Every fryer has a predetermined oil capacity, which can be as little as a single quart for a compact model or over a gallon for larger fryers. A few models may give you the option of multiple fill levels, but for most, you'll need to use the amount of oil specified.

It's something you'll need to pay attention to. A given volume of oil only has so much capacity to retain heat: If you use too little oil, cold foods will sap its temperature in a heartbeat and your foods will come out limp, pale, and soggy. If you use too much, you risk the oil bubbling over as your food cooks, or even overflowing your counter with hot fat when you drop the basket of food.

With a countertop deep fryer that's not as catastrophic as overflowing a propane-fueled turkey fryer, but it's still both messy and dangerous. There should be a clearly marked fill line on the inside of your fryer, but consult the manual if you don't see one. Getting the volume of oil wrong is a common mistake, but it's one you don't want to make.

Use the right oil for deep frying

The deep fryers used in restaurants are often designed to work with fats that are solid at room temperature, like specially formulated shortenings or even (back in the day) beef tallow. With a few exceptions, consumer deep fryers don't have that ability, which means you'll use some form of oil.

Most forms of oil are okay at temperatures of up to 375 F, which is where most frying tops out, but it's best to use a high-temperature oil because your fryer may temporarily overshoot its intended temperature when reheating. Ordinary vegetable oil is just fine, in most cases. Corn oil is often overlooked, but it's inexpensive and can handle the heat.

Grapeseed oil and avocado oil are excellent for frying and have a neutral flavor, but they're pricey and you'll need a lot to fill your fryer. Canola oil is generally considered to have a neutral taste, but some find it to have a faint "fishy" flavor. Peanut oil lends a slight nuttiness to prepared foods. Olive oil is a controversial choice, widely used in the Mediterranean region but often avoided in the U.S. Overall, it's not rocket science: A quick online search will tell you any oil's smoke point, and your wallet will tell you which one fits your budget.

Deep fry between 350 F and 375 F

Almost all deep-fried foods cook best at temperatures between 350 F and 375 F. There are a few specific exceptions, like homemade french fries, which normally get a first cook at 300 F to 325 F and then a second cook at 375 F to make them crisp, but, otherwise, the rule holds.

Frying at the correct temperature means your foods will crisp nicely and not absorb extra oil, which is how you keep deep frying as healthy as possible. One of the key benefits of a countertop fryer is that it has a thermostat, so you can just set it and forget it, right? Uh, no. Unfortunately, the thermostats aren't always accurate, so your fryer may hit the extremes of overshooting the correct temperature or never getting there at all.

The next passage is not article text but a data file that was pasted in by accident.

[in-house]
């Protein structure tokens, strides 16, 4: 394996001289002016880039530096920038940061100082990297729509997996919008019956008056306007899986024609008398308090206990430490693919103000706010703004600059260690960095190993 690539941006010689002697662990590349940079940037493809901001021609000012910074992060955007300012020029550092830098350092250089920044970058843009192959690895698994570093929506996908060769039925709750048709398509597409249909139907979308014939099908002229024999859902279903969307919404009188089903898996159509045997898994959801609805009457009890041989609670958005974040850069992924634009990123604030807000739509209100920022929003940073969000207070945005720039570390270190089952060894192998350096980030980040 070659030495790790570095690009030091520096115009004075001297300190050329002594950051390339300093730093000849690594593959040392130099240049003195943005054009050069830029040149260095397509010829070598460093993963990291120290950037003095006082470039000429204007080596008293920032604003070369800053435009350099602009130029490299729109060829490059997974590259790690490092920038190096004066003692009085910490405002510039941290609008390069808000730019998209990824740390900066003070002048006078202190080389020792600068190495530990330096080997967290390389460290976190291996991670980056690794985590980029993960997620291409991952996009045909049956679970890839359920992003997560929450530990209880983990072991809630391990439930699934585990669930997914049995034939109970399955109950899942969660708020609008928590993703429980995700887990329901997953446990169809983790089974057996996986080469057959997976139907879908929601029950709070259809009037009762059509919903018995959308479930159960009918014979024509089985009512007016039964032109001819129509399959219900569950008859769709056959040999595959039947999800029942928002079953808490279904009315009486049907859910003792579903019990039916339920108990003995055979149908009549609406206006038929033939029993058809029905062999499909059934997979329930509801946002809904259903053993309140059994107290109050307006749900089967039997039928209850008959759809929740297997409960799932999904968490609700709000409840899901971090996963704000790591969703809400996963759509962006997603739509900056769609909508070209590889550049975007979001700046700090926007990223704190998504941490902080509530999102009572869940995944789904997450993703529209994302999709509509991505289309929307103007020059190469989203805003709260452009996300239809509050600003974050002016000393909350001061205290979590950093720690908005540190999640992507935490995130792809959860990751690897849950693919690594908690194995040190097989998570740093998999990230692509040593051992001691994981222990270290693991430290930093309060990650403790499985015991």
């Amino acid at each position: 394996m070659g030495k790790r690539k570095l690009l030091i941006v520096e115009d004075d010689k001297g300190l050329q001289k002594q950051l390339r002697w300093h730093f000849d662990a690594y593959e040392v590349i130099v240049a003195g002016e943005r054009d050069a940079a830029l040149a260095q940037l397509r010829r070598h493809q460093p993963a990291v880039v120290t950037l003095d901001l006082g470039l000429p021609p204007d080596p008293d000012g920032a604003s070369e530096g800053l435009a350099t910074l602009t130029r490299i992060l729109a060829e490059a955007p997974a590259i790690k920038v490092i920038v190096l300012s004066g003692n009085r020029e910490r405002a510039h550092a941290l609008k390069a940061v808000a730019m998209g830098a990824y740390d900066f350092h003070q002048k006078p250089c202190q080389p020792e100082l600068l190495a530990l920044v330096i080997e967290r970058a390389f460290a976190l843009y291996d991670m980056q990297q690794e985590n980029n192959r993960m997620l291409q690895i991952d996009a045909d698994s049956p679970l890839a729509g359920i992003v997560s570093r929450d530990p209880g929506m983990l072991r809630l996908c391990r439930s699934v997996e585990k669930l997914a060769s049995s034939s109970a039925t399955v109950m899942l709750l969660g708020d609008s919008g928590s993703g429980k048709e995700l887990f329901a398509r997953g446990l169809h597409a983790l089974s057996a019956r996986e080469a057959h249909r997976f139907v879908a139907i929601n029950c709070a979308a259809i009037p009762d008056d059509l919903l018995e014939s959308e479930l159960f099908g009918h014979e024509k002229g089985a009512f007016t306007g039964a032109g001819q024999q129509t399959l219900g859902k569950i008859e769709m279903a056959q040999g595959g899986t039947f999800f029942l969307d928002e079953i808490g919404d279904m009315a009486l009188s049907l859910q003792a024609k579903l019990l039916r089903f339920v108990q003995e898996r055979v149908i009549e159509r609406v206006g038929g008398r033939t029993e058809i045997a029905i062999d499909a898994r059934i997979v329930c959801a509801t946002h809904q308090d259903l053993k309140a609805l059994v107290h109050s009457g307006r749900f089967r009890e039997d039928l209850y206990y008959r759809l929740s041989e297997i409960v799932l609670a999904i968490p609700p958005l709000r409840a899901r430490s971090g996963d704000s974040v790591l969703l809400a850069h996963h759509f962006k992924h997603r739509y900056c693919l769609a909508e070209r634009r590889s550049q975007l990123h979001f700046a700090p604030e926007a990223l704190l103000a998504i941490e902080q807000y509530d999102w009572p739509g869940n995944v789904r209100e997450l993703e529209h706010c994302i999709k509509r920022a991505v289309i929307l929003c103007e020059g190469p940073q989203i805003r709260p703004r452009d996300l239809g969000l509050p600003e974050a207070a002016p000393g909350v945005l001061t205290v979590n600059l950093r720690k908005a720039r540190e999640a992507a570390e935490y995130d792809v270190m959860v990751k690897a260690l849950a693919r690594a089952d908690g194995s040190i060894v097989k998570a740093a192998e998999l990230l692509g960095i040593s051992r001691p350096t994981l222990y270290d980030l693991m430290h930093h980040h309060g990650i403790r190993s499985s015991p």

To know for sure that you're cooking at the right temperature, you'll need to use a separate thermometer to verify what temperature you're actually reaching when the thermostat says 350 F, 360 F, or 375 F. Deep-fry or candy thermometers are inexpensive, and sometimes the fancy electronic thermometer you use for meats can handle frying temperatures (check the manual to be sure). Otherwise, you may have soggy or over-cooked fries, or food that's not cooked inside, and you'll never know what you've done wrong.

Deep fry in small batches

When you put food into the hot fat, it absorbs heat from the oil. That's the whole point; it's how deep-frying works. Unfortunately, that also means you'll unavoidably lower the temperature of the oil.

The large capacity and powerful burners of commercial deep fryers reduce the impact of this (though chefs do still account for it), but it's a serious problem with countertop fryers. Their relatively small heating elements are limited by the need to work on a 120-volt circuit, compared to an electric stove's 240-volt. You can't bend the laws of physics, so the best way you can avoid sapping too much heat from your fryer's oil is by cooking in smaller batches.

Seriously, trying to cook too much at once is one of the biggest frying mistakes. If it takes more than three or four minutes for your fryer to come back up to temperature, cut back on the number of fries or wings you're putting into the basket. You'll need to cook more batches, but they'll fry properly and be nice and crisp, instead of flabby and greasy. Each batch will be quicker, too, so in the end, you're not losing any time and it's easy enough to keep your food warm in a low oven until you have enough for everyone.

Pay attention to safety when deep frying

Your countertop fryer isn't as intimidating as a big restaurant model, but it's still a potential hazard. You could make a case that frying at home is more dangerous: Fire suppression systems are mandatory in restaurant kitchens, but you probably don't have one at home.